Comments: Google, Privacy, and You 30 June, 2007 — Stuart Brown

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Sergio Alvaré wrote:

Tío, deberías escribir un libro. A estas horas de la noche cualquier se mete eso entre pecho y espalda. Pero como parece interesante, directo para favoritos.

Daniel Swiecki wrote:

Excellent article. There was much talk about this after the "Privacy is Dead, get over it" (

I think the amount of data Google is allowed to gather for "Ad targeting" is rediculous! And the tracking cookies that are installed along with Google toolbar aren't the best thing either.

This article will surely get dugg.

Eli wrote:

Sadly, I'm a user of everything Google - Gmail, Analytics, AdSense, Toolbar.
I may consider moving away from Google a little bit in the next few weeks.

Arjun Muralidharan wrote:

I use Google Services completely: Calendar, Docs, Gmail, and all the tools for websites.

The Internet b itself is an open platform to drop your privacy anyway, if you are member of a Star Trek Imitators forum, your Mom might find out today.

As a student, my generation will definitely have to live with this, and advertising will take on new heights. Maybe in a positive way: If I only get to see ads that interest me, I won't be bothered by them anymore.

Andrew Fenn wrote:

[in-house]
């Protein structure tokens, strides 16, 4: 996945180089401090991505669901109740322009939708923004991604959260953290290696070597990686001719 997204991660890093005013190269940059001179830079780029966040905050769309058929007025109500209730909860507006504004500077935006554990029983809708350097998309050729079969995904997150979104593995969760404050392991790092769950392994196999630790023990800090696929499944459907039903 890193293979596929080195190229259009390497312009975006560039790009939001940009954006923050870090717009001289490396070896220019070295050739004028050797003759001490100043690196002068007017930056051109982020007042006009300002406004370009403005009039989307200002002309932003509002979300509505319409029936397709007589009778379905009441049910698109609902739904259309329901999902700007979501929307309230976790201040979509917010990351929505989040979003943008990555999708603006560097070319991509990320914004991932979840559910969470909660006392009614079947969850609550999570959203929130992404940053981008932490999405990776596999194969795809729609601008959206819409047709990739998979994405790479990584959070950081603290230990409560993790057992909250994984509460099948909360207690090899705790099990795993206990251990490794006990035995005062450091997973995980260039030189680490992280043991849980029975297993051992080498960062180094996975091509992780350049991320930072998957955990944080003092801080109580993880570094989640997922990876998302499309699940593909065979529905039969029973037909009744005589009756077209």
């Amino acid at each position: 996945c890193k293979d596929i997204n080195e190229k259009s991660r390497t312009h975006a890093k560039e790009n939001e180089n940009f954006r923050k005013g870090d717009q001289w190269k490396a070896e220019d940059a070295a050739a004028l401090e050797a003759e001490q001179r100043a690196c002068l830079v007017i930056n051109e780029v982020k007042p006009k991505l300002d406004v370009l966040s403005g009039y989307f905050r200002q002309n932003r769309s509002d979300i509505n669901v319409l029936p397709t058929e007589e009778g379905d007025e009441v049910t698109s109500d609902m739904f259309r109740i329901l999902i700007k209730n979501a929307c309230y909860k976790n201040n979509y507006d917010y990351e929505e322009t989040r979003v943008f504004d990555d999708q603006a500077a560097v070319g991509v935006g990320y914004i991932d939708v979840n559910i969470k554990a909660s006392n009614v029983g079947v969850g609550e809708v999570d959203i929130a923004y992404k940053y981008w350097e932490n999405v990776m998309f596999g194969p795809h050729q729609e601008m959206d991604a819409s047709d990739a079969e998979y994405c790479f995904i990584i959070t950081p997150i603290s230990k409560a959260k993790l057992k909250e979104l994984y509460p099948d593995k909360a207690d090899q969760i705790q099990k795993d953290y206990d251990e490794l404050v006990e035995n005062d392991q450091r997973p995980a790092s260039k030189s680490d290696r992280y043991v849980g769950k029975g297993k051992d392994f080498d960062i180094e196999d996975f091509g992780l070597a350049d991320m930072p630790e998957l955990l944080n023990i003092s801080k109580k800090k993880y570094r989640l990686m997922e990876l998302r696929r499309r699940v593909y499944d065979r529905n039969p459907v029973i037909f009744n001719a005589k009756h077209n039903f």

I personally don't care about Google collecting data on me. I am more afraid of the US Government with their agreement with England to send credit card data with the passengers name, seat no, etc for anyone flying to the US. Thats just stupid and open to fraud problems.

Also and this is the most important issue so please read....

I am sick of articles on Google and Chinese censorship/Privacy Issues when Yahoo helped the Chinese government jail a Yahoo User for ten years.

When Google does something similar to this then you have a point but they haven't abused the users of whom they collect data on so why are there so many articles on this and not on Yahoo? Is Yahoo allowed to be evil?

AL wrote:

@Andrew Fenn:
Yahoo's motto isn't "Don't be evil", now is it? ;)

Adam Griffiths wrote:

I am not bothered about Google collecting data on me, I dont click on Google Ads anyway, even if something interests me. I always have to be doing somehting so I dont click on them because then I wont get important things done. When Google start giving data out or somehting like that I'll be worried.

I use all Google's tools for my websites, most tools are really good and lots of people use them because of this. I don't think that just because Google know where I am located I will stop using their services. Neither will most other people. Their services are the best for someone who has no money to spend on a paid service by a small company that may not be trusted anyway.

Yahoo needed to help the Chinese government simply becase the person they jailed was a threat, they would't have done it for any other reason.

Alexander Wylar wrote:

The above blog tells you how to escape Google's grip.

Philip wrote:

Remember that you as a consumer always have the choice whether to follow an ad link or not.